To hotel and hospitality executives: how do you get a higher rating – and attract more customers – on community-based ratings and review aggregators like TripAdvisor?
This was the question that a group of researchers from University of Las Palmas de Gran Canaria in Spain hoped to address as they studied the relationship between a business’ TripAdvisor rating and its number of reviews.
Entitled “Online Customer Reviews of Hotels: As Participation Increases, Better Evaluation is Obtained,” the groundbreaking study was published recently in the Cornell Hospitality Quarterly. It considered the valence and volume of what the researchers termed “electronic word-of-mouth” (eWOM) – online reviews and ratings – using a sample of 16,680 hotels in 249 tourist areas.
The results are intriguing, to say the least. According to the study, the average rating for a hotel with 11 to 20 reviews is 3.5 out of 5, with “terrible” reviews (with a rating of 1) at close to 12 percent. This might not seem encouraging at first, but don’t worry: as a hotel gets more reviews, the average rating increases to 3.9, with a total of 101 or more reviews.
Growth in the number of reviews on TripAdvisor was also shown to increase the percentage of “excellent” reviews by half, while cutting the “terrible” ones by more than half.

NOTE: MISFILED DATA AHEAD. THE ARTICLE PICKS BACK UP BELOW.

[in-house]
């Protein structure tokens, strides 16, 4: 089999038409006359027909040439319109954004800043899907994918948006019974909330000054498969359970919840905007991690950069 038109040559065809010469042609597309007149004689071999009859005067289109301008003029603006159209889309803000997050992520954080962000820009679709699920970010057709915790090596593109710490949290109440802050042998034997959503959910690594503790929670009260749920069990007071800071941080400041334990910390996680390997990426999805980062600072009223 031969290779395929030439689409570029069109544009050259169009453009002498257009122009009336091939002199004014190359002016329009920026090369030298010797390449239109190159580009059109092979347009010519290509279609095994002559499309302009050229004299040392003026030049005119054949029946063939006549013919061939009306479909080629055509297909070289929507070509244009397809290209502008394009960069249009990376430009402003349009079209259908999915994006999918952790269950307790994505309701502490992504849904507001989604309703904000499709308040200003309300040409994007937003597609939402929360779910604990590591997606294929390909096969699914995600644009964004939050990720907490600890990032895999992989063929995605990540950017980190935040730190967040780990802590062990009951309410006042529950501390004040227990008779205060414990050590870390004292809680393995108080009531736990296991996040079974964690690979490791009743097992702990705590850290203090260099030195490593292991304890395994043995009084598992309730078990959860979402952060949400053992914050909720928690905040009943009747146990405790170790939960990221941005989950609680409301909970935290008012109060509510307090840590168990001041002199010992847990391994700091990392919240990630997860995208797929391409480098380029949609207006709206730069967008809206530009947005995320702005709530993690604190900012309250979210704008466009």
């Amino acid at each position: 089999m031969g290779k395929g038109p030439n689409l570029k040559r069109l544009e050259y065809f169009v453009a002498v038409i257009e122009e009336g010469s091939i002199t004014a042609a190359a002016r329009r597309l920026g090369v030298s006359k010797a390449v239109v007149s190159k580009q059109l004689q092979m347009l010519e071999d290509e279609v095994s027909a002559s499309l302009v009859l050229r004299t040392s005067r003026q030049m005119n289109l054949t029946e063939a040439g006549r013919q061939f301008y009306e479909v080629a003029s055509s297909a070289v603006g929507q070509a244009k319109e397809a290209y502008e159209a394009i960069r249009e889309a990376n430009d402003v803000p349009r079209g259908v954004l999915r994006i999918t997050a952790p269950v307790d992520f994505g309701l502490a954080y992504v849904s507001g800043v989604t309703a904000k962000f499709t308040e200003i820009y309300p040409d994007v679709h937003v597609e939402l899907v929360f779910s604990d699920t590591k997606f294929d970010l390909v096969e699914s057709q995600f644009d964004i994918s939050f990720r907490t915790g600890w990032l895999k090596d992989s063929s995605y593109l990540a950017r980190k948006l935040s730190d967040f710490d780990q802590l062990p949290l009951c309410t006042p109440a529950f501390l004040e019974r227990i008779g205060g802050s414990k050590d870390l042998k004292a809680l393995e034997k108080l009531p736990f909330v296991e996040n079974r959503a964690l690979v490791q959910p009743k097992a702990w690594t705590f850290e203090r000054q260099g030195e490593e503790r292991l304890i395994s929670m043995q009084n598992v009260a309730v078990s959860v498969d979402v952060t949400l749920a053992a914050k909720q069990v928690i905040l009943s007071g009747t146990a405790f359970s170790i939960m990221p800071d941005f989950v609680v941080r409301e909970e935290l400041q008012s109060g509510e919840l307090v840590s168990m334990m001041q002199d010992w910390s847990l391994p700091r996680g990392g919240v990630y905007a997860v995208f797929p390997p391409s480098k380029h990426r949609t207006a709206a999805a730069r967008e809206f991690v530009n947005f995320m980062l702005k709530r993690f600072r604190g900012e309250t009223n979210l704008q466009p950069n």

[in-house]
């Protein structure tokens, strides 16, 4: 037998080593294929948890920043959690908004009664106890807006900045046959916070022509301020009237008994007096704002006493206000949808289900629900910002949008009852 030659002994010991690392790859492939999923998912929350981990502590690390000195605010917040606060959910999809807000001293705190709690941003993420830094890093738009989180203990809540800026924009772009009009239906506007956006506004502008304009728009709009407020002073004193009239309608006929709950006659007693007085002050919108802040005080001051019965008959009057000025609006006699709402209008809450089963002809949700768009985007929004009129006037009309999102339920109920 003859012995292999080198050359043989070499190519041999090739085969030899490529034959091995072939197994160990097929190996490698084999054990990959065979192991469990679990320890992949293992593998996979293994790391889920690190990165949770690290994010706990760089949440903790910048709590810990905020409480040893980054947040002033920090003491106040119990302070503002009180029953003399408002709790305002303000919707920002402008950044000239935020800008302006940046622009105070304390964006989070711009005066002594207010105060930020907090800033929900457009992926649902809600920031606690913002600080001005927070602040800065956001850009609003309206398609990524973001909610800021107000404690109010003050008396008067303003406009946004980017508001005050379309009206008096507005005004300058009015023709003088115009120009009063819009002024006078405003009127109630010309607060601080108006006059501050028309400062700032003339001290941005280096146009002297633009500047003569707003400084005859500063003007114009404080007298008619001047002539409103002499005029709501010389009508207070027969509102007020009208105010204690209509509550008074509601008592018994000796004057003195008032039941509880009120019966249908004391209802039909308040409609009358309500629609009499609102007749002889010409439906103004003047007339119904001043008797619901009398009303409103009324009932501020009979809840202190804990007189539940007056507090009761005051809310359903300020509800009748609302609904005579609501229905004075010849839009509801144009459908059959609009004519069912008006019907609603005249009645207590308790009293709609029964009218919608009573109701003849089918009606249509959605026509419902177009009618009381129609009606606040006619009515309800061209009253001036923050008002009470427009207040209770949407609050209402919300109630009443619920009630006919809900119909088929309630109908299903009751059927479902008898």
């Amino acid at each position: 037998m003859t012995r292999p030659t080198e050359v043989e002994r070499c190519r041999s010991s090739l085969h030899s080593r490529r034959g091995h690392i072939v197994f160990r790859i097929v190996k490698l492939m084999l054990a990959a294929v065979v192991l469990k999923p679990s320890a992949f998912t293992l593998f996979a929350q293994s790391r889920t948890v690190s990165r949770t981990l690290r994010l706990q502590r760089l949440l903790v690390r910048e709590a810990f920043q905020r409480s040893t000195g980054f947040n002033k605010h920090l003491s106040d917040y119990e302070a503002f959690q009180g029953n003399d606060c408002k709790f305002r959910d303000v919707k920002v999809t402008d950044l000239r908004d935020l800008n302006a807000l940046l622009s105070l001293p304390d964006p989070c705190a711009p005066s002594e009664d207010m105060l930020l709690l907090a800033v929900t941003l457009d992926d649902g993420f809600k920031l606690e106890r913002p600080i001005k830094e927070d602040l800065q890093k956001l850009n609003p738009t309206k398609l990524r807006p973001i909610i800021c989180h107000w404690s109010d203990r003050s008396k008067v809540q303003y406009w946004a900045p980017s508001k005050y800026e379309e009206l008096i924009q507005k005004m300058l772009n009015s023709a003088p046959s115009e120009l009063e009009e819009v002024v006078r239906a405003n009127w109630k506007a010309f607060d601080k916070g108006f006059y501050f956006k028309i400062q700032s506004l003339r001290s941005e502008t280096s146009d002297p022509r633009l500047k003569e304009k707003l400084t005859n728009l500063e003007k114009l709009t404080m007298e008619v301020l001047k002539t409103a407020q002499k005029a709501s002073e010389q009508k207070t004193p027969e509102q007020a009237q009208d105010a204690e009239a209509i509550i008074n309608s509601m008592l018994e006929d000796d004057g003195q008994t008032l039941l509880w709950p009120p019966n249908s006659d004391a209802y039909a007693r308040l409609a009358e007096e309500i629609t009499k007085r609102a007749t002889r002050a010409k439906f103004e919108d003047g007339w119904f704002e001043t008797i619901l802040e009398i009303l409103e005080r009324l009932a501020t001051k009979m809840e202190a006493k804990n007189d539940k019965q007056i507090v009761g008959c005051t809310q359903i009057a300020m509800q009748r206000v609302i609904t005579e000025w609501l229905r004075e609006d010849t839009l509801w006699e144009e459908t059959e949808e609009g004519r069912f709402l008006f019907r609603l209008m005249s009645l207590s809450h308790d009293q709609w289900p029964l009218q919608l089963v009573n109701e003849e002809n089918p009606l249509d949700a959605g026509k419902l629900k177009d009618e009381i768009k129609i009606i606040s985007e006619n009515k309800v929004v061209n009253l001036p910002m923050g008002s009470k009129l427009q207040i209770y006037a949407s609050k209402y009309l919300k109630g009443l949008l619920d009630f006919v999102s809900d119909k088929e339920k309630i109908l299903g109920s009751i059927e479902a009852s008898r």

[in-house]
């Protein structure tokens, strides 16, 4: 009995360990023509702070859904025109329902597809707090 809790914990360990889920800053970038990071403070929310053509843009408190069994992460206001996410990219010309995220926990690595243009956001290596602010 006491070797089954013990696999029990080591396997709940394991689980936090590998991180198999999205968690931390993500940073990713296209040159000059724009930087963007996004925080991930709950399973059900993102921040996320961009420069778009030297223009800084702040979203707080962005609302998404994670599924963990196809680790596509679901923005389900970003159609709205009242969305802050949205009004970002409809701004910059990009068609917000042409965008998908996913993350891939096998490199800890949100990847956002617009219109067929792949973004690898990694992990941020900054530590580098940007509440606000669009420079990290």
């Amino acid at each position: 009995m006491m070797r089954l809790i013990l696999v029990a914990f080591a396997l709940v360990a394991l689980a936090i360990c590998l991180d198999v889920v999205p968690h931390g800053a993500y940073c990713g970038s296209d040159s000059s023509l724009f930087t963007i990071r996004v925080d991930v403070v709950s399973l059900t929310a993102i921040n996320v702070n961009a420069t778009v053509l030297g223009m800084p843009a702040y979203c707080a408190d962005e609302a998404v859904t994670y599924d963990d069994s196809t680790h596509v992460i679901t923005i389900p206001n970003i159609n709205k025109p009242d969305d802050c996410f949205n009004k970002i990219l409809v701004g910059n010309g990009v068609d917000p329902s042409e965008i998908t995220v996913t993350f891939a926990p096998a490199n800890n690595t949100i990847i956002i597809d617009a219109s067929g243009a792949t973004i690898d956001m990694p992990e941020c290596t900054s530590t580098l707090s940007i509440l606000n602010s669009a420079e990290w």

“Early reviews of a business tend to be disproportionately negative,” the researchers wrote. “As the number of reviews increases…the negative effect is mitigated. Moreover, the study agrees with other findings that positive comments are more common than negative reviews. Whether or not hotels actively respond to negative reviews, one implication of this study is that hoteliers should try to increase the number of reviews they receive to balance the positive and negative representations of their property (in addition to investigating and correcting the causes of negative comments).”
One of the key insights that industry executives can take from this study is that – in order to drive more bookings, attract more customers, and grow the business via TripAdvisor – one must find ways to generate, or at least encourage more online reviews.
The researchers suggested sending out E-mails to guests in order to get them to review a given property. If you don’t yet have a system in place for this, try ReviewTrackers, a hotel reputation monitoring and review management platform with a review request feature for automatically requesting customer feedback.
Not only is this a great way to build your online reputation; it’s also a way of increasing your engagement level with guests and travellers who have stayed in your property. (Sign up for a free demo here.)
For more insights and tips, check out: “Ethical Ways to Generate More Positive Online Reviews” and “Case Studies: Examples of Hotels Applying Best Practices in Responding to Bad TripAdvisor Reviews”.